But now, he discovered, there were currently three schools of interpretation, each differing from the other. First, there was the fanciful Preterist scheme springing from the! seventeenth-century Jesuit Alcazar, holding to a Neronic date for the Apocalypse, with the prophetic element considered as fulfilled in the downfall of the Jewish nation and the overthrow of the old Roman Empire. This was held in modified form by Grotius, Hammond, Bossuet, Eichhorn, Moses Stuart, and Davidson, 32H. G. Guinness. Approaching End of the Age, pp. 92, 93; see also Prophetic Faith, Vol. II, pp. 507-510; Appendix “B, and by current rationalists generally. Second, the reveries of the Futurist view, maintaining that the prophetic visions of Revelation 4 to 19 prefigure “events still wholly future,” and destined to take place just at the close of this dispensation.PFF4 1196.1

    This, he found, originated with the astute Ribera, at the close of the sixteenth century, to relieve the Papacy of the terrible stigma cast upon it by Protestant Reformation interpreters. This was accomplished by getting Antichrist wholly into the future, just as the Preterists had attempted to thrust him entirely into the past. This Futurist view was at first confined to the Romanists, but was taken over in the early nineteenth century by the two Maitlands, Burgh, Tyso, Todd, then the Plymouth Brethren, and some Puseyite expositors. They were thus espoused by opposite groups who, though Protestant, held the Reformation to have been an unwarranted schism, and sought to verge as closely as possible on Rome. 33Ibid., pp. 95, 96.PFF4 1196.2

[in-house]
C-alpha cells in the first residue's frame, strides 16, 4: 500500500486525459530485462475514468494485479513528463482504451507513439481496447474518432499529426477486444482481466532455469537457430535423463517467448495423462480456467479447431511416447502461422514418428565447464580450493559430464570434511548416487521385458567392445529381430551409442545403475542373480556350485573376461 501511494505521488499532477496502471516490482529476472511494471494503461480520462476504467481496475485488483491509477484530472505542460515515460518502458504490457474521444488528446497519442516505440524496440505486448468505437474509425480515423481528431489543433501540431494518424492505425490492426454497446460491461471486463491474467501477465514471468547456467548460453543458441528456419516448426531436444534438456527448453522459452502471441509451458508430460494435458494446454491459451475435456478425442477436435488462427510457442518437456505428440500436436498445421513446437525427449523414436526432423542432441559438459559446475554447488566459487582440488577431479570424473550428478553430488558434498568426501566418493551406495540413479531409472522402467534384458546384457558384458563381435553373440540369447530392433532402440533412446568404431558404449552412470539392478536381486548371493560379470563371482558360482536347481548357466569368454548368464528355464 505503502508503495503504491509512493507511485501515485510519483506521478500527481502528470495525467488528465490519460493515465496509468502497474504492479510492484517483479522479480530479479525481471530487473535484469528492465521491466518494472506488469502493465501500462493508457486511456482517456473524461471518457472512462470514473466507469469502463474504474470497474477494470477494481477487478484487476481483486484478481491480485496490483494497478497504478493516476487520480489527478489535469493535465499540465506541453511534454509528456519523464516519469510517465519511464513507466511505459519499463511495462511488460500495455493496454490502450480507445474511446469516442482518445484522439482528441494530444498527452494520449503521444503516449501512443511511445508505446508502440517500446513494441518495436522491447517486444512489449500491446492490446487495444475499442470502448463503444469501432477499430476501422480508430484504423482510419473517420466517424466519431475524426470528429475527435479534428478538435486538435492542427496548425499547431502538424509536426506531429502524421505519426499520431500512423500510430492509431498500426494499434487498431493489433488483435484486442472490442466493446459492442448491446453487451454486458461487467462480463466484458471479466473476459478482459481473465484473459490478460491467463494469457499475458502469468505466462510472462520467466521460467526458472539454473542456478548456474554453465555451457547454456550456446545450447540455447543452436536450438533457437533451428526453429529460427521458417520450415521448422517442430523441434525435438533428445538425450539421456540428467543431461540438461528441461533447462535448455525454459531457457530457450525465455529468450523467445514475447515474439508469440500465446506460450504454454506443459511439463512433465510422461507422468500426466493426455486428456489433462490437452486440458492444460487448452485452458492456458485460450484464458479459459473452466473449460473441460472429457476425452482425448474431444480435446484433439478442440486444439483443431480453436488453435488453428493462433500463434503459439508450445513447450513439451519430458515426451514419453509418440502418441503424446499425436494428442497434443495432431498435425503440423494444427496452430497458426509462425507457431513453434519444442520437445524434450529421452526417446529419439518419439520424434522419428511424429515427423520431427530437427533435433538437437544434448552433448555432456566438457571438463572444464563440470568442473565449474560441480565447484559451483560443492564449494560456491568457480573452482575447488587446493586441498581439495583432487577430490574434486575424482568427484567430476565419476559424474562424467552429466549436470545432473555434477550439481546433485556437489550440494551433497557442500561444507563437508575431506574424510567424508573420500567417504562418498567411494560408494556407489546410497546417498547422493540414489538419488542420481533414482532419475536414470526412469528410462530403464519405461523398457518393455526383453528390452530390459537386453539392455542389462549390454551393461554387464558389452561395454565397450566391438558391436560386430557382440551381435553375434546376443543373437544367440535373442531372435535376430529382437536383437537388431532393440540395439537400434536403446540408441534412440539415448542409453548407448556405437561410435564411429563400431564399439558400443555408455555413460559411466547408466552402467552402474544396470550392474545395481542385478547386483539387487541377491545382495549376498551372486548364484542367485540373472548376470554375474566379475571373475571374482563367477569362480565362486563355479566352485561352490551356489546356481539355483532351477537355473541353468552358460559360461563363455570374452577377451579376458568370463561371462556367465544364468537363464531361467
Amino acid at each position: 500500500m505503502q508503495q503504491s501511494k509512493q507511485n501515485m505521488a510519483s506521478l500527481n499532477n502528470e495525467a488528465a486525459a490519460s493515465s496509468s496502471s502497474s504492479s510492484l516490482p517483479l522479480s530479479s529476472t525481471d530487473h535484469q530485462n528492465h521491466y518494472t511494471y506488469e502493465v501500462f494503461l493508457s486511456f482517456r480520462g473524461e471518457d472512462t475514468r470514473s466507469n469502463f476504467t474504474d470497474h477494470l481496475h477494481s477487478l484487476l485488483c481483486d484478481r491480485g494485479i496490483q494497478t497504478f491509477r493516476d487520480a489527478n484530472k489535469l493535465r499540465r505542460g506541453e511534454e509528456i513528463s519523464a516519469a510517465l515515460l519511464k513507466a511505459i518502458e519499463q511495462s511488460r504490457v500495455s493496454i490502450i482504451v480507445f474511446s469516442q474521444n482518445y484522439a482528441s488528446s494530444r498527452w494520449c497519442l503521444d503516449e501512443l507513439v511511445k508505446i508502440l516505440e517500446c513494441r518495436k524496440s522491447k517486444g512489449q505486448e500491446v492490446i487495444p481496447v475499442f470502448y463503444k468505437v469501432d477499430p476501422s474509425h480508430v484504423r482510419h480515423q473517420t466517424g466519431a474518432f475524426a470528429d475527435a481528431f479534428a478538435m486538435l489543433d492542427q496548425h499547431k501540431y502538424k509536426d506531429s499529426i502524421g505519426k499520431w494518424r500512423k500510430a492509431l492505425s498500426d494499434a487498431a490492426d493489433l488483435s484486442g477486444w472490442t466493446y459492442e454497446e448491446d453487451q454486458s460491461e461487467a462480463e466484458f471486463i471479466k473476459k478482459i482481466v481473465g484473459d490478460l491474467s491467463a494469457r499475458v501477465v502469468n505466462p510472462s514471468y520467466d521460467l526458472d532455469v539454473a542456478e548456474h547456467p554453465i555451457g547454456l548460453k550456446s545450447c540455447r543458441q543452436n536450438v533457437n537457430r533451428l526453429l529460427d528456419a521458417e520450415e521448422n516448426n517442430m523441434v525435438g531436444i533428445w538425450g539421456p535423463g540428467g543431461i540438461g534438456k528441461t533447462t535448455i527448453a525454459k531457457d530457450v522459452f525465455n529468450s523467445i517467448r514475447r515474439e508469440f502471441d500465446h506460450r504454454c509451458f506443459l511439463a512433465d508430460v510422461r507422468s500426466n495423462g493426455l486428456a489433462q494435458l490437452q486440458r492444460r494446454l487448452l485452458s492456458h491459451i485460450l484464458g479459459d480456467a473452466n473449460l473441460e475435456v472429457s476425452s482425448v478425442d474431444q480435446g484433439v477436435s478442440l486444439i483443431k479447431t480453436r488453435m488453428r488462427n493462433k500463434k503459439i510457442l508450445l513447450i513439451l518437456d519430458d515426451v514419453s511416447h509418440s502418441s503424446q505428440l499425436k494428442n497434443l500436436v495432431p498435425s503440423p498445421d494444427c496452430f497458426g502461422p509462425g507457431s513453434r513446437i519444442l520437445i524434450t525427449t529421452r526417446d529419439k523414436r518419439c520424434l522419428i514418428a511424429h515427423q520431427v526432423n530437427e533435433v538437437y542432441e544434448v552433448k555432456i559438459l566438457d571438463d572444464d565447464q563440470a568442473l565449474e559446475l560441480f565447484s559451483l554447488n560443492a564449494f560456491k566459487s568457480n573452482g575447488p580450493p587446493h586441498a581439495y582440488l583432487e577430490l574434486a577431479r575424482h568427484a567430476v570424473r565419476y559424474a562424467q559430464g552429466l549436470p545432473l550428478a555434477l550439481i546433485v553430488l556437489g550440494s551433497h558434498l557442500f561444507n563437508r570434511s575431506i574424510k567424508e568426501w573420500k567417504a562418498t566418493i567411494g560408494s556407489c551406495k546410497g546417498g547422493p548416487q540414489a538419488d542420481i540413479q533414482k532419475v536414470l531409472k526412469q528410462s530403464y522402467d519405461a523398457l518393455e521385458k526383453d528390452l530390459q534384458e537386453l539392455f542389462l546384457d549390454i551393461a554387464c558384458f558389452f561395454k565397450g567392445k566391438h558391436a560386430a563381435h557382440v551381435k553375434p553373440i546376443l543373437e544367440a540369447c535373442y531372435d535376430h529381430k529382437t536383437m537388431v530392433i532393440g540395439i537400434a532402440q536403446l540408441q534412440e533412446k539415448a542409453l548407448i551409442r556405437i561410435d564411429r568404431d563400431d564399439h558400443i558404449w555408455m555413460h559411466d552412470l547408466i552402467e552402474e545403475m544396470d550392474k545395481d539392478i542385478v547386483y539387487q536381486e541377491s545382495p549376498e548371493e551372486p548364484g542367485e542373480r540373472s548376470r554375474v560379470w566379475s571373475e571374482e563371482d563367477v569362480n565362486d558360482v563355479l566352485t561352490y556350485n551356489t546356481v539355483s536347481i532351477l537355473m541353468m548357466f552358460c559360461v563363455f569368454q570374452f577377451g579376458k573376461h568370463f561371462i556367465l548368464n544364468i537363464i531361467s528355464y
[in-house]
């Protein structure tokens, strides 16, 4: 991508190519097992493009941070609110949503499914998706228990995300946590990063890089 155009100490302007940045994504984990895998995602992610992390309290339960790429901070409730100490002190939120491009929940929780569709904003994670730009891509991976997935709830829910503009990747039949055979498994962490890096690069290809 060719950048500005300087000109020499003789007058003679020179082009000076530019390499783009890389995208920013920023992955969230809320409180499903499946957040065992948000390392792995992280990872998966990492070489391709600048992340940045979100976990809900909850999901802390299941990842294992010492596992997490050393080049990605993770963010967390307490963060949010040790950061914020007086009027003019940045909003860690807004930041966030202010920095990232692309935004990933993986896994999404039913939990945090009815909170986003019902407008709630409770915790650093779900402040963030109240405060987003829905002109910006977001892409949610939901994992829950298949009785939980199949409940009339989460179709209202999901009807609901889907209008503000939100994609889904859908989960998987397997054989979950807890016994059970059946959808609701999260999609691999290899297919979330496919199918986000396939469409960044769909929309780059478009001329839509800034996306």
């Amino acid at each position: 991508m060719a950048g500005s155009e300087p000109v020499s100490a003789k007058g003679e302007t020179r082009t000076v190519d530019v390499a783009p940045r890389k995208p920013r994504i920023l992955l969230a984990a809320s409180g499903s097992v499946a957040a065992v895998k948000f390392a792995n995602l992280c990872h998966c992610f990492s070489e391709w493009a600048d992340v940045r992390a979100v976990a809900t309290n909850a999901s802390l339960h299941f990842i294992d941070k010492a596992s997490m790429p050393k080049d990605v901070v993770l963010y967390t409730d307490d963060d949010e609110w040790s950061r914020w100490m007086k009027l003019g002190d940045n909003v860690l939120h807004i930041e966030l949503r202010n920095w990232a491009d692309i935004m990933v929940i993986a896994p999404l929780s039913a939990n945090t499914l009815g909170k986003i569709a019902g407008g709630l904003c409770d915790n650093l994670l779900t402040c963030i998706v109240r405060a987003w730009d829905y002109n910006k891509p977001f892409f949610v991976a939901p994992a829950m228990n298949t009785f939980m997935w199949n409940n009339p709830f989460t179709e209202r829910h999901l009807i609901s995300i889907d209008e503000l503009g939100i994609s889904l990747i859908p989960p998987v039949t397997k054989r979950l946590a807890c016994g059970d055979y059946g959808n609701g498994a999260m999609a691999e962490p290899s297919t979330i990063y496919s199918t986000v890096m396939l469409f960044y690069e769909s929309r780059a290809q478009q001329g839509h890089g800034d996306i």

Guinness championed the Historical School of Protestant view, which holds to the progressive fulfillment of prophecy from John’s time to the second advent. Then, following the early church, it came into prominence among the Waldenses, Wyclifites, and Hussites, and was embraced by all the Reformers of the sixteenth century. It next became a powerful, formidable weapon motivating the Reformers of Germany, Switzerland, Britain, France, Denmark, and Sweden, and nerving the martyrs of Spain and Italy. It was also held by the earlier Joachim and Brute, as well as by Luther, Zwingli, Melanchthon, Knox, and scores of associates. It was the view of such post-Reformation leaders as Bui linger, Bale, Foxe, Brightman, Mede, the Pilgrim fathers and Puritan theologians, Sir Isaac and Bishop Newton, Daubuz, Whiston, Faber, Cuninghame, Frere, Birks, Bickersteth, and Elliott 34On all these characters, see also Prophetic Faith, Vols. I and II. -who all agreed on the grand outline. 35H. G. Guinness, Approaching End of the Age, p. 94.PFF4 1196.3

    It was this progressive fulfillment of prophecy, Guinness maintained, epoch by epoch, and its accomplishment event by event, for which the Confessors stood and the martyrs suffered. But both Futurists and Preterists deny the fulfillments recognized by the great mass of solid prophetic interpreters. They have forsaken the main well-trodden highway of interpretation, he held, for questionable historical evidence and empty speculations about a short-lived infidel antichrist to be seated in a literal temple in Palestine. And this character, in the brief compass of 3 Vi years, is to fulfill all the wonders of the Apocalyptic drama, they say, and to exhaust the majestic sweep of prophecy-which the church of God had been blindly misinterpreting and misapplying through the centuries, according to such special methods of interpretation. So said Guinness.PFF4 1197.1